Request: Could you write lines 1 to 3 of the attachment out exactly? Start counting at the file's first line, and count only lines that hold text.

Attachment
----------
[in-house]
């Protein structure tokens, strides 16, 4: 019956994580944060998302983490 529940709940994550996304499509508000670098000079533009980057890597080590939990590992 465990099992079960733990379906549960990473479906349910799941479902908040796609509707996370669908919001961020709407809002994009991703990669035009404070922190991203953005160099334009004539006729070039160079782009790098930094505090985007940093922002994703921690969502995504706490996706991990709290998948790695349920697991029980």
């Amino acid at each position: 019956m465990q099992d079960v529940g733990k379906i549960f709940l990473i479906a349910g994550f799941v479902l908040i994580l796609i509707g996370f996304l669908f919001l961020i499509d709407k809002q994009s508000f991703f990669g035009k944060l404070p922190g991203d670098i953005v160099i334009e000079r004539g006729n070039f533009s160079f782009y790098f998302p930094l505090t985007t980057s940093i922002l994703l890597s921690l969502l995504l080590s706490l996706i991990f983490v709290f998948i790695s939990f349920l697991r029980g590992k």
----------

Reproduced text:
[in-house]
């Protein structure tokens, strides 16, 4: 019956994580944060998302983490 529940709940994550996304499509508000670098000079533009980057890597080590939990590992 465990099992079960733990379906549960990473479906349910799941479902908040796609509707996370669908919001961020709407809002994009991703990669035009404070922190991203953005160099334009004539006729070039160079782009790098930094505090985007940093922002994703921690969502995504706490996706991990709290998948790695349920697991029980």
């Amino acid at each position: 019956m465990q099992d079960v529940g733990k379906i549960f709940l990473i479906a349910g994550f799941v479902l908040i994580l796609i509707g996370f996304l669908f919001l961020i499509d709407k809002q994009s508000f991703f990669g035009k944060l404070p922190g991203d670098i953005v160099i334009e000079r004539g006729n070039f533009s160079f782009y790098f998302p930094l505090t985007t980057s940093i922002l994703l890597s921690l969502l995504l080590s706490l996706i991990f983490v709290f998948i790695s939990f349920l697991r029980g590992k």